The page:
Switching from an old network service provider to a new network service provider

Have a question, my company is switching over from an old network service provider Verizon to ATT and has been assigned to prepare a checklist what needs to be monitored and/or done. The switch over will be done per location. I have the following ideas as enumerated below but would like to find out if you have any suggestions, inputs and recommendations to handle this switch over safely and in a most efficient manner. I'm a systems admin person and routing and networking are not my strongest suit, so your input would be much appreciated.

If there are any components that I might have missed, please let me know also.  

My Idea: I'm thinking that the external network should be the (only) major concern and internally everything should be unaffected. We have to ensure that the external DNS record will be updated to the new service provider's IP address (which is handled by the vendor). That being said, internally, I think the IP address update should only be done in the email, vpn settings, firewall and external sites areas (ie, such as www.company.com dns record and ftp sites' dns records to reflect the new service provider's IP address. Is there something that I'm missing? And, are there internal components (ie, Active Directory, DNS..etc) that I need to worry about? Would like to find out if this turn over will also impact Active Directory or the internal components in our environment.

Appreciate all of your input on this.
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ToxaconConnect With a Mentor Commented:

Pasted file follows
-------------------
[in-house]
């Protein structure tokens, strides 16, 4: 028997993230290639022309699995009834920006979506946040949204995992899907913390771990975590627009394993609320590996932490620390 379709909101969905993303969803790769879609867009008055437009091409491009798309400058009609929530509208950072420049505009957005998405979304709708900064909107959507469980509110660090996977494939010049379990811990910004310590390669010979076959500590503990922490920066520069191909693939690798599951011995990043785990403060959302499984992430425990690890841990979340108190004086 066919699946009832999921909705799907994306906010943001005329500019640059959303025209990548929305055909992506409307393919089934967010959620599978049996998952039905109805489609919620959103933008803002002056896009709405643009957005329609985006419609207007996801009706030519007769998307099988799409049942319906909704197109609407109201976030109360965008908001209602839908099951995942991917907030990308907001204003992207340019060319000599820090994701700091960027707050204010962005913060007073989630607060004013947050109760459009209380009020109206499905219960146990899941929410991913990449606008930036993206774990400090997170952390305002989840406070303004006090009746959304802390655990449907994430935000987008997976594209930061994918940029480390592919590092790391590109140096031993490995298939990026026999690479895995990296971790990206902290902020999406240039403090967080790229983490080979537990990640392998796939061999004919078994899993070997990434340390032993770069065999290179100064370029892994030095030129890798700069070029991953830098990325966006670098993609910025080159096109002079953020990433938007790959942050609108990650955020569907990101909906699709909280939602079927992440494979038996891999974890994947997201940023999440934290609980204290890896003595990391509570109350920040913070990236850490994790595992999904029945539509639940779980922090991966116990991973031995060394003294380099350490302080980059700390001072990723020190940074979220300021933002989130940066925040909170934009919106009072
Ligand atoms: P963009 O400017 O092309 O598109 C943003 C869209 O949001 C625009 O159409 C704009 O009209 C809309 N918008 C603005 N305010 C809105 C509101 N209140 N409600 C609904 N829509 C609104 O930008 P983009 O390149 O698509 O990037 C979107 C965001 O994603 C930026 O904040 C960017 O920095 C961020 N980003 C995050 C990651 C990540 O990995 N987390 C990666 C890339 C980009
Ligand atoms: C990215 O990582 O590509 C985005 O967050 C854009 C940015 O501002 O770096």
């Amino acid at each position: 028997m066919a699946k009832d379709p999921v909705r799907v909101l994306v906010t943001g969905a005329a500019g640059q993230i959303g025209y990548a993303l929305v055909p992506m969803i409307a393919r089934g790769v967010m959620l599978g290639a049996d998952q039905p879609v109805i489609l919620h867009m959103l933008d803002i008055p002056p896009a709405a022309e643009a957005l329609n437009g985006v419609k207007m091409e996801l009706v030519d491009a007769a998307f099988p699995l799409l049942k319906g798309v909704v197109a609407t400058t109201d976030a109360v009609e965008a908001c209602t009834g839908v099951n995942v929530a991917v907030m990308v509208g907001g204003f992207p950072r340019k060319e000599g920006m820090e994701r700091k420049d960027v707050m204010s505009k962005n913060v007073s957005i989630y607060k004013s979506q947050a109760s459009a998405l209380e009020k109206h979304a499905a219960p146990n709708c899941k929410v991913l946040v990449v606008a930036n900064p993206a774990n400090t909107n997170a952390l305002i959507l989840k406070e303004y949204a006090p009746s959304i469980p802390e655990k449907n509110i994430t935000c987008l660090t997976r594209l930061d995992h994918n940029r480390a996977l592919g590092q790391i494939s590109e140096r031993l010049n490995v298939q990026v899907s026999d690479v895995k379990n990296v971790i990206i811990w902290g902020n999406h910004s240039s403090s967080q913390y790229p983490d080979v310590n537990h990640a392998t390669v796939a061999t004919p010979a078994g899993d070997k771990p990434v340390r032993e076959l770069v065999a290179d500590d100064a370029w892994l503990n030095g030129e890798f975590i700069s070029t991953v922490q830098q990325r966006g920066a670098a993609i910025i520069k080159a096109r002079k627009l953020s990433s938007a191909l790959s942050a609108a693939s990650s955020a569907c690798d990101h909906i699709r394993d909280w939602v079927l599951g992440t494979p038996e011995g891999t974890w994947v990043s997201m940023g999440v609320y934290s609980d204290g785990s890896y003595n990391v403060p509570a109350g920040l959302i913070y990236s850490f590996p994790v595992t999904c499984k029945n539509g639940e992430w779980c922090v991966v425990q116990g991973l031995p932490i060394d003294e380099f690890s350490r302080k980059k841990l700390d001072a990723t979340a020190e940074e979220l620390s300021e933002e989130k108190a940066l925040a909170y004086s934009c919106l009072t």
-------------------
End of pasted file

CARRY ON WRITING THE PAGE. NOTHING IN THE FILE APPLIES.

Well, it greatly depends on your internal network using private addressing. If it does, you have to update only external references, firewall outer leg address and modifying the routing table, incoming email address (if hosting it internally) and possibly dns forwarders in AD DNS.
Agree with Toxacon, assuming you are using private IP addressing for your network, then the only things to worry about are external-facing devices (firewall) and DNS.

If you have any control over the timing of the cut-overs, I would STRONGLY recommend you schedule them for a Friday evening.

Why, you ask?
1. DNS changes can take up to 48 hours to propagate.
2. If something does go wrong, you've got all weekend to fix it.

This way you avoid having downtime during business hours.

I've done alot of network conversions, even the simplest ones can go wrong.
mmoyaAuthor Commented:
For curiosity sake and if our network does not use private addressing, then what steps are needed then? Thank yoU!
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bcrosby007Connect With a Mentor Commented:
You really have to use private networking (10.x.x.x, 192.168.x.x, 172.16.x.x - 172.16.32.x) for  your internal network unless you only have a few client machines. So, your internal network probably wont change.
To give you a good list, you must provide more information. Do you host your own email server. Own web server. Own firewall/ router. Basically, anything that connects to the outside world statically.
ToxaconConnect With a Mentor Commented:
If your network does not use private addresses, you very likely have to change every single IP address in your internal network, including DHCP scopes, Active Directory subnets etc.

Usually the Service Provider RIPE owns rights to the public block and only assigns IP block to its own customers so changing the SP means changing internal IPs as well, if not private.
mmoyaAuthor Commented:
Thank you for the input. Just confirmed and we are using private IP addresssing..

To bcrosby007, yes, we host your own email server, own web servers and own firewall/ router.
bcrosby007Connect With a Mentor Commented:
Ok. Then you are going to have to update your DNS registrar with the appropriate IP information for your MX recort for mail, plus your A records for all of your other public ip's. Then you will have to change your firewall mapping from the new public ips to your internal private ip's. All in all, it is a pretty seamless operation. @KDearing was correct that it could take the internet dns registrars up to 48 hours to update to your new IP scheme, but i have never seen it take that long. So, some of your clients may get email delivery delays on their end.
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